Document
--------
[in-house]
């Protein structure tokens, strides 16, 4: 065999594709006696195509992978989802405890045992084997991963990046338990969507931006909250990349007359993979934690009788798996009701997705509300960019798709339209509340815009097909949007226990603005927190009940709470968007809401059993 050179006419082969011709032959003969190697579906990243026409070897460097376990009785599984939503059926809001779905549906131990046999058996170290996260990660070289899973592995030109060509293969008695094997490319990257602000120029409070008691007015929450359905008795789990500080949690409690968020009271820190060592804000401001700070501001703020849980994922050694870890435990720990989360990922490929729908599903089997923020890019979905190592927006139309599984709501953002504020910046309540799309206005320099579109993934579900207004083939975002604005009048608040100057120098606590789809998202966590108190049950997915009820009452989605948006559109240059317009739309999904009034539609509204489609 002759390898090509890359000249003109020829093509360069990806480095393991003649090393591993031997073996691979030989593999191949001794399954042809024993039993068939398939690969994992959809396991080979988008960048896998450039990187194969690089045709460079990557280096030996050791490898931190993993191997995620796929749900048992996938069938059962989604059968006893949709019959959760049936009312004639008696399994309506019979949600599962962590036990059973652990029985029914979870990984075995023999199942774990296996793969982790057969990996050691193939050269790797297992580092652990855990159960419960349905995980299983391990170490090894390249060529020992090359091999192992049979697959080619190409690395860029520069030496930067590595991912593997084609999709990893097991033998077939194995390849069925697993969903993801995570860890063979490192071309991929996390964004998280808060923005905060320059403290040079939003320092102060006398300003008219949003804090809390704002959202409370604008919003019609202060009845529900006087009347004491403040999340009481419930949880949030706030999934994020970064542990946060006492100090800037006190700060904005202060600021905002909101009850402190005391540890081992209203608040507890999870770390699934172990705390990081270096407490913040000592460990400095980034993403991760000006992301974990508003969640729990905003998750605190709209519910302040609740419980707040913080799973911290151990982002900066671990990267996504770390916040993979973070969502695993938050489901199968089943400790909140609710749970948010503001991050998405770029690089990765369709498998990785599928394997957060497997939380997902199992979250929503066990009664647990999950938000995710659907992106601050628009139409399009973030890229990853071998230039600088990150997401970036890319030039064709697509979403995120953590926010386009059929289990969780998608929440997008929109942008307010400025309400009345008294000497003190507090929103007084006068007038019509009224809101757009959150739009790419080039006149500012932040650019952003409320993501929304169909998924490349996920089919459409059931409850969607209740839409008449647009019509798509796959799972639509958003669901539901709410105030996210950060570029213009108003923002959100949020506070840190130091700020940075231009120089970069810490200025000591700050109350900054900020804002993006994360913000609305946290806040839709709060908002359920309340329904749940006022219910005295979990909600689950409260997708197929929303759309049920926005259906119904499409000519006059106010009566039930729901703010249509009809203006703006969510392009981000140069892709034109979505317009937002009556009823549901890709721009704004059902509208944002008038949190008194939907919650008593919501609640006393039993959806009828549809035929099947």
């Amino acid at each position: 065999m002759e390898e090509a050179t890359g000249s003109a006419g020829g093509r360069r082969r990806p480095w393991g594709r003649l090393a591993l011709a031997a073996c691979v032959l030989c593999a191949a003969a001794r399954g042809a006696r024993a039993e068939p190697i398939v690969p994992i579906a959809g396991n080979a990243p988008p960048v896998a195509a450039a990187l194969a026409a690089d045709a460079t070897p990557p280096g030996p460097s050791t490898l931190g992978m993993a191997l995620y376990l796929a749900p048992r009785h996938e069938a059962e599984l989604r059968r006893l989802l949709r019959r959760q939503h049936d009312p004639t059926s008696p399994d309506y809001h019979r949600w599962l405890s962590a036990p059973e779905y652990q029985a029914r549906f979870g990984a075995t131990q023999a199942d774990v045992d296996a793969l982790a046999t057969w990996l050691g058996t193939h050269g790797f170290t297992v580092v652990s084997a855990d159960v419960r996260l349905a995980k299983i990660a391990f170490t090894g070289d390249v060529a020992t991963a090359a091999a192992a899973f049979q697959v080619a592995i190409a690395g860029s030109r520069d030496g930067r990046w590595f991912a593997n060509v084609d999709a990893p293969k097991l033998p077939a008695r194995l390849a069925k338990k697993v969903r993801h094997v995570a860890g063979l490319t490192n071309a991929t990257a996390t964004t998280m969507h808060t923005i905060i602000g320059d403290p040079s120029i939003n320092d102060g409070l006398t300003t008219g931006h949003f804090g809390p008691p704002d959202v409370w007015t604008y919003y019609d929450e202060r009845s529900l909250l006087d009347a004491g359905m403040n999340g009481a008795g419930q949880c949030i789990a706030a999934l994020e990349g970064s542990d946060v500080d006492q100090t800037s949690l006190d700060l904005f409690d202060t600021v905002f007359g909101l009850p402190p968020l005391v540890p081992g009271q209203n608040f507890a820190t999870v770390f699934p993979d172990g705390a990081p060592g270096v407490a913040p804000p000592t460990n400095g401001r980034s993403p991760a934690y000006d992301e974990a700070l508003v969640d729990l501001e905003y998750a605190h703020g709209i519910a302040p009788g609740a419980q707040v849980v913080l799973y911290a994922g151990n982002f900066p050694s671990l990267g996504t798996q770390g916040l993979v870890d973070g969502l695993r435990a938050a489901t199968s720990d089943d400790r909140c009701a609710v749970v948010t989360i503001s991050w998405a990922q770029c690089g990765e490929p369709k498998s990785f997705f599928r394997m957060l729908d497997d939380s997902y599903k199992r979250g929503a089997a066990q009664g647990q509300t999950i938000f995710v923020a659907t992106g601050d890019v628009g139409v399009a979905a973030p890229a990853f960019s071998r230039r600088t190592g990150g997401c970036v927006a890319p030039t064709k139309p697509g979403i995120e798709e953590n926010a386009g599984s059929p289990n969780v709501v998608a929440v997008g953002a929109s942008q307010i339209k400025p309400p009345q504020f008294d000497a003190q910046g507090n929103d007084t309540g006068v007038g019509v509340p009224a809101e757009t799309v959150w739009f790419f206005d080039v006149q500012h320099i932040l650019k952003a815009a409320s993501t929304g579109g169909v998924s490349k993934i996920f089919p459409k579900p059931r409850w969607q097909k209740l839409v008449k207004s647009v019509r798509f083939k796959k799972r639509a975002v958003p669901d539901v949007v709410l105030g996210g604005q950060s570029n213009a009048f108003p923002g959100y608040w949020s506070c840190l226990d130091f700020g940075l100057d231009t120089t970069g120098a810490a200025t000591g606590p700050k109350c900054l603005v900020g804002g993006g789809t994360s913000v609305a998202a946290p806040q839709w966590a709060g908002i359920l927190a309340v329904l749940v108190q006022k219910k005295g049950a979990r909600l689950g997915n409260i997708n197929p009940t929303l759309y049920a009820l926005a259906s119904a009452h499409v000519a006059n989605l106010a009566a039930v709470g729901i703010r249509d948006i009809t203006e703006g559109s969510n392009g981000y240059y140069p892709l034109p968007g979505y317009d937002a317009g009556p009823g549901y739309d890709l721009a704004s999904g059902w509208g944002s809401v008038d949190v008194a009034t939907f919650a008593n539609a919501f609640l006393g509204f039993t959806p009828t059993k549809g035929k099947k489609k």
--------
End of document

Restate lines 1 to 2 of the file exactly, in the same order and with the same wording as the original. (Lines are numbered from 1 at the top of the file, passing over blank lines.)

[in-house]
């Protein structure tokens, strides 16, 4: 065999594709006696195509992978989802405890045992084997991963990046338990969507931006909250990349007359993979934690009788798996009701997705509300960019798709339209509340815009097909949007226990603005927190009940709470968007809401059993 050179006419082969011709032959003969190697579906990243026409070897460097376990009785599984939503059926809001779905549906131990046999058996170290996260990660070289899973592995030109060509293969008695094997490319990257602000120029409070008691007015929450359905008795789990500080949690409690968020009271820190060592804000401001700070501001703020849980994922050694870890435990720990989360990922490929729908599903089997923020890019979905190592927006139309599984709501953002504020910046309540799309206005320099579109993934579900207004083939975002604005009048608040100057120098606590789809998202966590108190049950997915009820009452989605948006559109240059317009739309999904009034539609509204489609 002759390898090509890359000249003109020829093509360069990806480095393991003649090393591993031997073996691979030989593999191949001794399954042809024993039993068939398939690969994992959809396991080979988008960048896998450039990187194969690089045709460079990557280096030996050791490898931190993993191997995620796929749900048992996938069938059962989604059968006893949709019959959760049936009312004639008696399994309506019979949600599962962590036990059973652990029985029914979870990984075995023999199942774990296996793969982790057969990996050691193939050269790797297992580092652990855990159960419960349905995980299983391990170490090894390249060529020992090359091999192992049979697959080619190409690395860029520069030496930067590595991912593997084609999709990893097991033998077939194995390849069925697993969903993801995570860890063979490192071309991929996390964004998280808060923005905060320059403290040079939003320092102060006398300003008219949003804090809390704002959202409370604008919003019609202060009845529900006087009347004491403040999340009481419930949880949030706030999934994020970064542990946060006492100090800037006190700060904005202060600021905002909101009850402190005391540890081992209203608040507890999870770390699934172990705390990081270096407490913040000592460990400095980034993403991760000006992301974990508003969640729990905003998750605190709209519910302040609740419980707040913080799973911290151990982002900066671990990267996504770390916040993979973070969502695993938050489901199968089943400790909140609710749970948010503001991050998405770029690089990765369709498998990785599928394997957060497997939380997902199992979250929503066990009664647990999950938000995710659907992106601050628009139409399009973030890229990853071998230039600088990150997401970036890319030039064709697509979403995120953590926010386009059929289990969780998608929440997008929109942008307010400025309400009345008294000497003190507090929103007084006068007038019509009224809101757009959150739009790419080039006149500012932040650019952003409320993501929304169909998924490349996920089919459409059931409850969607209740839409008449647009019509798509796959799972639509958003669901539901709410105030996210950060570029213009108003923002959100949020506070840190130091700020940075231009120089970069810490200025000591700050109350900054900020804002993006994360913000609305946290806040839709709060908002359920309340329904749940006022219910005295979990909600689950409260997708197929929303759309049920926005259906119904499409000519006059106010009566039930729901703010249509009809203006703006969510392009981000140069892709034109979505317009937002009556009823549901890709721009704004059902509208944002008038949190008194939907919650008593919501609640006393039993959806009828549809035929099947």